Flavourings are substances that add flavour and smell to foods, so they have a very important role in the pleasure we get from eating these foods.
The public know very little about flavourings in general but they have actually been very important to the food industry for centuries.
We know that the Egyptians added herbs to their dishes and that the Romans used ginger, also creating flavourings such as garum using fermentation techniques. In the Middle Ages, distillation enabled the development of new flavourings like mint, and since 1845 we have been able to create synthetic molecules for flavourings, as in the case of vanilla.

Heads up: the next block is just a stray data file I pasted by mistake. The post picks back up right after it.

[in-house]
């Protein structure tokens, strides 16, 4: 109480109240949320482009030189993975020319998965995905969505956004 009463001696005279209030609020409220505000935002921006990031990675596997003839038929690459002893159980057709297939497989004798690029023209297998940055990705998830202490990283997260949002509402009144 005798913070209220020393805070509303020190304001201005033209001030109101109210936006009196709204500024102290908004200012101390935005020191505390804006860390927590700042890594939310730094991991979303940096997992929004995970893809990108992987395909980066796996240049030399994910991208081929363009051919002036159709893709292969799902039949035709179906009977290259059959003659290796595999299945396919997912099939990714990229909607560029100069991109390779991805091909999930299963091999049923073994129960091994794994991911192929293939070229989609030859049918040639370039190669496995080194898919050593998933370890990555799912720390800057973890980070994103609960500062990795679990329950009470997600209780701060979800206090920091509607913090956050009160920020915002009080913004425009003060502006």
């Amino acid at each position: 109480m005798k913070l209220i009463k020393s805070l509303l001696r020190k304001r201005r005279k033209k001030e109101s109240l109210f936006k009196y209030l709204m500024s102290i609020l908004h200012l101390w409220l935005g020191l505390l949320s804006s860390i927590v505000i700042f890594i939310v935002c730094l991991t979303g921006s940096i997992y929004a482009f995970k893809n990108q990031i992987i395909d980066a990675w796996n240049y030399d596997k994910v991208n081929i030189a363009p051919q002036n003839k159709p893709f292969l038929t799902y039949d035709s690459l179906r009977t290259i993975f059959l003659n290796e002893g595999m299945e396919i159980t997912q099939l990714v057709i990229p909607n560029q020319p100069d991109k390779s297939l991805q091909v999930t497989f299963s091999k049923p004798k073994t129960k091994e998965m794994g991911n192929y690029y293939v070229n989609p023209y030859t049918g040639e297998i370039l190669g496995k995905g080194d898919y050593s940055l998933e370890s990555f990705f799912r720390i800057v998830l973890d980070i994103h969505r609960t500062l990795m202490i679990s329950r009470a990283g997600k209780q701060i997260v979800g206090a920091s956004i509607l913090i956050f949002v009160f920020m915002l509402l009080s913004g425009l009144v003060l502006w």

There are currently more than 3,000 substances on the lists of authorised flavourings created by the European Food Safety Authority (EFSA).
These flavourings are used in most of the foods that we eat today. They are usually the smallest component in the list of ingredients but their presence or absence has a definitive effect on the final flavour of the product.
Flavourings contain substances that activate the tongue’s taste receptors through which we perceive the five types of flavour: sour, sweet, bitter, salty and umami.
Over time, the flavour palette for use in food has grown and there now is a huge variety of
We have a wide variety of flavourings in different formats depending on your needs to give flavour and smell to your products:
Contact ecofresco for more information. We will help you to find the flavouring that best suits your needs.